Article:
Public meeting held to figure out how to protect Sanibel, Captiva from sea-level rise

A public meeting was held Friday to figure out how to protect Sanibel and Captiva islands.

A final report looks at what parts of the islands are vulnerable in the face of sea-level rise.

At the meeting, experts talked directly with homeowners about their findings.

“We love it. It’s a glorious place. The people are so friendly and there’s so much to do,” part-time Sanibel resident said of the island.

One “to-do” is getting involved.

“Just thought we’d come over and find out a little more about it,” said South Fort Myers part-time resident, Bob Donlin. “I’ve been concerned about the sea level rise for quite a while.”

The City of Sanibel and FGCU hosted the public workshop highlighting a report about coastal vulnerability. While Sanibel and Captiva, for the most part, faired well in the study, there are a couple of areas of concern like the portion of Sanibel-Captiva Road south of Blind Pass.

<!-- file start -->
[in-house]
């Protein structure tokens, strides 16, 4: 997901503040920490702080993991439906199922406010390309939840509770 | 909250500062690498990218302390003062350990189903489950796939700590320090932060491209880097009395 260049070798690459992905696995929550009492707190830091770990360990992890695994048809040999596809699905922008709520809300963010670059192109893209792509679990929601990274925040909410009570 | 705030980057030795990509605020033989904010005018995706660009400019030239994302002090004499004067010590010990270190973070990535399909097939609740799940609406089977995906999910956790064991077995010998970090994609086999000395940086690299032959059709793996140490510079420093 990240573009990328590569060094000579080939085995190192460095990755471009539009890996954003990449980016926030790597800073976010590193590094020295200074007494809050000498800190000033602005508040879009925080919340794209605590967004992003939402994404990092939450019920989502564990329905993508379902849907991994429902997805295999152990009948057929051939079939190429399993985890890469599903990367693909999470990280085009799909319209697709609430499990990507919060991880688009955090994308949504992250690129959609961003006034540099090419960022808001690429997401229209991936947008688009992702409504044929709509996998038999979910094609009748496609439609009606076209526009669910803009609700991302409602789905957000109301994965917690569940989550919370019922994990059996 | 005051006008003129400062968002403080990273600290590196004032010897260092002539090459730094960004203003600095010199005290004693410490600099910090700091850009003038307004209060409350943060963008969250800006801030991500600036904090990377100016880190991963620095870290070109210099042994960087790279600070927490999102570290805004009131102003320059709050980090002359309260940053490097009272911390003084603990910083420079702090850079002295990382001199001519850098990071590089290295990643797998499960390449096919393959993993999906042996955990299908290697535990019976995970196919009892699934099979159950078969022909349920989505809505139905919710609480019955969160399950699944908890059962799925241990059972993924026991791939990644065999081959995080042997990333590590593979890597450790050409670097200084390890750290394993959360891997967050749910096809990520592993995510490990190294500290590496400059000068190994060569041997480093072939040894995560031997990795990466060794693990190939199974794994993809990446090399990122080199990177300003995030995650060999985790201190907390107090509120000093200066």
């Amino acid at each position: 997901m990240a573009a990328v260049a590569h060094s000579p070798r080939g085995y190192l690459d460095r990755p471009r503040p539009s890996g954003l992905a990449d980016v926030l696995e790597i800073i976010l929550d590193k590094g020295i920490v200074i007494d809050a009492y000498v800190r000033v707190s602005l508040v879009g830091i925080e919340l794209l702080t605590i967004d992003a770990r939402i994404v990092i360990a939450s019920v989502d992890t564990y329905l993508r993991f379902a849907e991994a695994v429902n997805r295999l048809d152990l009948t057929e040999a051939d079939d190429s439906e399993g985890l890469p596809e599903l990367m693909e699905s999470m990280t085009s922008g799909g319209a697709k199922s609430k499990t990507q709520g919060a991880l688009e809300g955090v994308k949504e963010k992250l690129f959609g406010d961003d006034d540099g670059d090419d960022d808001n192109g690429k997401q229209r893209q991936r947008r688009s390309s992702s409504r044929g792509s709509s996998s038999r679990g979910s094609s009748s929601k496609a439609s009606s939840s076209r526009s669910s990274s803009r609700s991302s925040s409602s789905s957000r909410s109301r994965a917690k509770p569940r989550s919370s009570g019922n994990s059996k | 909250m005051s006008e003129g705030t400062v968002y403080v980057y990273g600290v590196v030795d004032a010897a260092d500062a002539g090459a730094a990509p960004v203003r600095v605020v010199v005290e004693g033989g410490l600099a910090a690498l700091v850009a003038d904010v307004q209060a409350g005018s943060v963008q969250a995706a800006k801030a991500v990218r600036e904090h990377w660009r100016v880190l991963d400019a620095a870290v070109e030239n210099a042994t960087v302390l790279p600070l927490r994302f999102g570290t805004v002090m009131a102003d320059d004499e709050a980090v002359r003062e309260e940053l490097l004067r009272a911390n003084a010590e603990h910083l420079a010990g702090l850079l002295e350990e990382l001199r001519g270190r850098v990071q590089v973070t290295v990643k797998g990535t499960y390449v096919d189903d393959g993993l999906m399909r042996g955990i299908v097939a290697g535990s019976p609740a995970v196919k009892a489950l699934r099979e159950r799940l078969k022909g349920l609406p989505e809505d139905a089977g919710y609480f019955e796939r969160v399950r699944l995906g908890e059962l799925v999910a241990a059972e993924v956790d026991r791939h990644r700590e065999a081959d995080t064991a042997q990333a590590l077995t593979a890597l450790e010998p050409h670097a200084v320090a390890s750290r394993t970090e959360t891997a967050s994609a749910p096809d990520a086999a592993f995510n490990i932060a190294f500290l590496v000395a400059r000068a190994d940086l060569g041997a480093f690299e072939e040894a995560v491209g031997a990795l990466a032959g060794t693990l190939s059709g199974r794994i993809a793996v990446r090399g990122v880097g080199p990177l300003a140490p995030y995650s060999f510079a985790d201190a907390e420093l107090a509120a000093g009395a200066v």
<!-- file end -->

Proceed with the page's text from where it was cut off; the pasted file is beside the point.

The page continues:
However, construction is underway to protect the road.

“For the most part, our communities here on Sanibel and Captiva, the way we’ve managed our islands in the past, the way we’ve conserved our island resources, the way we’ve renourished our beaches, is working,” said City of Sanibel Director of Natural Resources James Evans.

But that doesn’t mean the work stops here. The next step is to use models to determine what kind of effects storms and sea-level rise will have on communities in the future. Researchers are waiting for funding from the state.

Reporter:Stephanie Byrne
Writer:Briana Harvath
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